Manuel Murillo Toro
|Manuel Murillo Toro|
|9th President of the United States of Colombia|
1 April 1872 – 1 April 1874
|Preceded by||Eustorgio Salgar|
|Succeeded by||Santiago Pérez|
|15th President of Colombia|
8 April 1864 – 1 April 1866
|Preceded by||Mariano Ospina Rodríguez|
|Succeeded by||Santos Acosta|
|2nd President of the Sovereign State of Santander|
23 October 1857 – 10 January 1859
|Preceded by||Estanislao Silva Calderón|
|Succeeded by||Ulpiano Valenzuela|
|Secretary of Finance|
|President||José Hilario López|
|4th Envoy Extraordinary and Minister Plenipotentiary of New Granada to Venezuela|
|President||Santos Acosta Castillo|
|Preceded by||Antonio María Pradilla|
|Succeeded by||José Sergio Camargo Pinzón|
1 January 1816|
|Died||26 December 1880
Bogotá, Cundinamarca, United States of Colombia
|Spouse(s)||Ana Roma y Cabarcas|
Manuel Murillo Toro (1816–1880) was a Colombian politician and statesman, who served as President of the United States of Colombia (present day Colombia) on two occasions, first from 1864 to 1866, and again between 1872 and 1874.
His articles in the daily press attracted attention by their energetic opposition to the Conservative government of José Ignacio de Márquez from 1837 to 1840. After the revolution of the latter year he became editor of the Gaceta Mercantil de Santa Marta, which exercised a great influence, and paved the way for the triumph of the Partido Liberal Colombiano in the elections of 1849. He was elected to the chamber of representatives, and soon attained a reputation for eloquence. He was called to serve as Secretary of State and then Secretary of the Treasury and during the administration of President José Hilario López.
As Secretary of the Treasury, he established liberty of industry and the decentralization of the provincial revenues, and thus prepared the way for the future federal institutions. At the same time, he defended the administration in the press, and initiated the greater part of the progressive reforms that were established by it, such as the abolition of slavery, abolition of the death penalty for political crimes and abolition of several fiscal monopolies. He advocated liberty of the press, and the reform of the civil code.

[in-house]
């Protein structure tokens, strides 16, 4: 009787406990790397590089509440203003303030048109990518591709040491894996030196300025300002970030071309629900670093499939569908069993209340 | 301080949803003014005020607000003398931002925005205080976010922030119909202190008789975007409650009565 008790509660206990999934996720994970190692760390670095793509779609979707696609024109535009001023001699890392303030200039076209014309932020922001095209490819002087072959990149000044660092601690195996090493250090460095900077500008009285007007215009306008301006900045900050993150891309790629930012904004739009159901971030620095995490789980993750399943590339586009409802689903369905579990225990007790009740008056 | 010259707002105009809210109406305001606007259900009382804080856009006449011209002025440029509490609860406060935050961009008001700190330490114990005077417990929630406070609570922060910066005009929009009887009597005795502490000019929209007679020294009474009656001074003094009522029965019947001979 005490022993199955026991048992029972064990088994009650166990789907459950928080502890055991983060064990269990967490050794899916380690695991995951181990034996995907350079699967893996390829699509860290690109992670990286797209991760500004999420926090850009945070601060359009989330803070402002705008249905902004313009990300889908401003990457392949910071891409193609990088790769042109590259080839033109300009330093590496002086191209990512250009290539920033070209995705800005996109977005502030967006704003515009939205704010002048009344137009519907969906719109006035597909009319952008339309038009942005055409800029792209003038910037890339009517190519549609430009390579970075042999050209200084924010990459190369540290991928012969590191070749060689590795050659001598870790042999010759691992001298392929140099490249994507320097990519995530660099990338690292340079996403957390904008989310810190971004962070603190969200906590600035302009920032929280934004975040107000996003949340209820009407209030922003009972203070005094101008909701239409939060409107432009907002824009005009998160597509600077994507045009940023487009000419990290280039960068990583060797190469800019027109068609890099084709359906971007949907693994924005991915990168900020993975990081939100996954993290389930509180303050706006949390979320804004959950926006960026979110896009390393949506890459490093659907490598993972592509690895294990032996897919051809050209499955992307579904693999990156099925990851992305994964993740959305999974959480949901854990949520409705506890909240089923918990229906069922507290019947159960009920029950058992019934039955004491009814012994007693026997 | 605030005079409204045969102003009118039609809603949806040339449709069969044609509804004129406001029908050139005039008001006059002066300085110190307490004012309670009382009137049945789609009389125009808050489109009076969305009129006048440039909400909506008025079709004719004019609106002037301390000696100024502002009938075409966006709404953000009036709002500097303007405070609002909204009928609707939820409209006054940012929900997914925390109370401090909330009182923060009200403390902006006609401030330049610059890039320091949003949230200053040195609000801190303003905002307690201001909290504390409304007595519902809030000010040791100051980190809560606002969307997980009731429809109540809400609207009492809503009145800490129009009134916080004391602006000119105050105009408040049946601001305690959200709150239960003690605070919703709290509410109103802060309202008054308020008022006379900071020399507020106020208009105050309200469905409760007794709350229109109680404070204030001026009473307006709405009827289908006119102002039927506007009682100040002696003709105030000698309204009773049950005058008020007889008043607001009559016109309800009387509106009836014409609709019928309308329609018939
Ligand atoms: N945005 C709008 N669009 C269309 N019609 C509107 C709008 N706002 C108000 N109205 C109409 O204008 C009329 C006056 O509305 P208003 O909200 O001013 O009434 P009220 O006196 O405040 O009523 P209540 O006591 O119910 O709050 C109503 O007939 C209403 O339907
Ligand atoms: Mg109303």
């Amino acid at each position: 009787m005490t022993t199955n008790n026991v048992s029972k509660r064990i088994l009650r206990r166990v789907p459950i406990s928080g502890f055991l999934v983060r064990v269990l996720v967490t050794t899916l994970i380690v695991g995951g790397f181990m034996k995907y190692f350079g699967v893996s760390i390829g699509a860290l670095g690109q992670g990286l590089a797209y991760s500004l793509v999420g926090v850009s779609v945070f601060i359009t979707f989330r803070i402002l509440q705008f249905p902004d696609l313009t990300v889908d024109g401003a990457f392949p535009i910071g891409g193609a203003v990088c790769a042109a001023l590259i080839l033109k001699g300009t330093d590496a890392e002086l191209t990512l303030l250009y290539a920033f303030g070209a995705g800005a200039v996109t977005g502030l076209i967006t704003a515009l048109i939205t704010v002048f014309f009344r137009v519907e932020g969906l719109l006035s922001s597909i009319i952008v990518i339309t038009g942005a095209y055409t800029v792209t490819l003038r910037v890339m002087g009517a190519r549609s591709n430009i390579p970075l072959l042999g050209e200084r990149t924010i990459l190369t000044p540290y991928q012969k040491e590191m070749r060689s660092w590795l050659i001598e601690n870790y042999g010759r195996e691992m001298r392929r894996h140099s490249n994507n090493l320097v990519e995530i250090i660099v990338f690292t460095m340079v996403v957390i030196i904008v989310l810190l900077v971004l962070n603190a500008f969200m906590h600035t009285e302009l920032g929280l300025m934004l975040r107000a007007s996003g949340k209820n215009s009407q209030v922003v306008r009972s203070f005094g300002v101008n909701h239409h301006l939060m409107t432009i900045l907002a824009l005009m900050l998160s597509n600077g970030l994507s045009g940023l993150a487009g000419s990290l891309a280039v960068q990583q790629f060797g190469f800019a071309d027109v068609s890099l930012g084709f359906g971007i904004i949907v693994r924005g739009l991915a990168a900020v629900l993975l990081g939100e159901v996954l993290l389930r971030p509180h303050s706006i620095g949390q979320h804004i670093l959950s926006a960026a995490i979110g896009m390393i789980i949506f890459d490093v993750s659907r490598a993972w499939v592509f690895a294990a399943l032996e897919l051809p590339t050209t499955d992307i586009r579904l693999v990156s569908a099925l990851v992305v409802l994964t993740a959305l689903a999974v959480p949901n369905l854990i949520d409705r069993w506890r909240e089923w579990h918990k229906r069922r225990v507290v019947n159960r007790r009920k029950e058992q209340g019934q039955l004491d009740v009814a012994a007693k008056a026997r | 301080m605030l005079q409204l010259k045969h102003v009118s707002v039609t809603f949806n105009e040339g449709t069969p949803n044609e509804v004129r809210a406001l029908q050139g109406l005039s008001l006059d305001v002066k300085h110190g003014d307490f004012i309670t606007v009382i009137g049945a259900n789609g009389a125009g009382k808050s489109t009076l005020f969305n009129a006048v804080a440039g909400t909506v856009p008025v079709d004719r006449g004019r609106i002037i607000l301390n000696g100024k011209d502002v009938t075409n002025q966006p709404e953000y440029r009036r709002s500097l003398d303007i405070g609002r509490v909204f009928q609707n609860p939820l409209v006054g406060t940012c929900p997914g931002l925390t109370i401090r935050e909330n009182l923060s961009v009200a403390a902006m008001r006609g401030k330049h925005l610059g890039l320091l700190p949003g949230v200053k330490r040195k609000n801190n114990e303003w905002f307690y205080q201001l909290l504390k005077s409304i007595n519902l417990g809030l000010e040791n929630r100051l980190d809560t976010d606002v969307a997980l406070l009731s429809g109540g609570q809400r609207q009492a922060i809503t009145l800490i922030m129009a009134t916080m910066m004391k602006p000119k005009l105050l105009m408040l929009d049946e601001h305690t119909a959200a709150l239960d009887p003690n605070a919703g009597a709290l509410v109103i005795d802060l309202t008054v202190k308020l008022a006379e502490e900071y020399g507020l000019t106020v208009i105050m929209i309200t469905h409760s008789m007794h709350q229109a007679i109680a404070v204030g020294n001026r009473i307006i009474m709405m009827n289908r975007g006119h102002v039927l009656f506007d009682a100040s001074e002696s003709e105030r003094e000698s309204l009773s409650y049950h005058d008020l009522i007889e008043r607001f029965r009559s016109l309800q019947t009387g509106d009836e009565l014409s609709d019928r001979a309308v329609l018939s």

In 1852 he was an unsuccessful candidate for the vice presidency of the republic. When the Liberal party lost power he returned to journalism, and, except during the short time that he was state executive for Santander, he sustained an energetic opposition to the Conservative government. When President Mariano Ospina Rodríguez was overthrown, and the federation proclaimed by the constituent convention of Rio Negro, 4 February 1863, Murillo was appointed minister to Europe, and afterward to the United States.
Murillo ran for President of Colombia in the general election of 1864 representing the Partido Liberal Colombiano. The Colombian Conservative Party abstained from participating in this election. Murillo had two other liberal opponents, Tomás Cipriano de Mosquera and Santos Gutiérrez. Murillo won the election and was elected president for the 1864-1866 presidential term. During his administration, noted for its conciliatory spirit, the first telegraph lines were established.
After his term as President was over, he was elected to the federal senate. For his opposition to some arbitrary measures of President Mosquera he was arrested with others, by order of Mosquera, when the congress was dissolved in March 1867. After the deposition of Mosquera, 25 May 1867, Murillo was a member of the legislature of Cundinamarca, and afterward for a short time again minister to the United States and judge of the supreme court. In all these posts, he was notable for his consistent adherence to the doctrines that he had proclaimed as a journalist and legislator.
Murillo ran a second time for President of Colombia in the general election of 1872, representing the Colombian Liberal Party. He was aided in part by the Conservative party. Murillo had two other opponents, Manuel Mallarino and Julián Trujillo Largacha. Murillo won the election and was elected president for the 1872-1874 presidential term. In winning this election, Murillo became the first civilian to be elected President of Colombia for a second time.
His successor to the Presidency, Santiago Pérez de Manosalbas, although belonging to the opposite party, sent him as Envoy Extraordinary and Minister Plenipotentiary to Venezuela to arrange the pending question of boundaries according to the proposal of Guzman Blanco. As Murillo controverted with great ability on all the points that were brought up by the Venezuelan commissioner, no treaty could be agreed on. Murillo was again elected senator in 1878, and occupied his seat in the next session of congress, but sickness prevented him from attending in 1880, and he died in the same year.
Murillo sponsored, supported and enacted legislation to bring into law the rights of freedom of religion, freedom of assembly and freedom of the press. He also established the National Press and Telegraph Institute and the National Cartography Institute.
- Arismendi Posada, Ignacio; Gobernantes Colombianos, trans. Colombian Presidents; Interprint Editors Ltd.; Italgraf; Segunda Edición; Page 77; Bogotá, Colombia; 1983
- Wilson, James Grant; Fiske, John, eds. (1900). "Murillo-Toro, Manuel". Appletons' Cyclopædia of American Biography. New York: D. Appleton.
- Arismendi Posada, Ignacio; Gobernantes Colombianos, trans. Colombian Presidents; Interprint Editors Ltd.; Italgraf; Segunda Edición; Page 80; Bogotá, Colombia; 1983
- Arismendi Posada, Ignacio; Gobernantes Colombianos, trans. Colombian Presidents; Interprint Editors Ltd.; Italgraf; Segunda Edición; Page 79; Bogotá, Colombia; 1983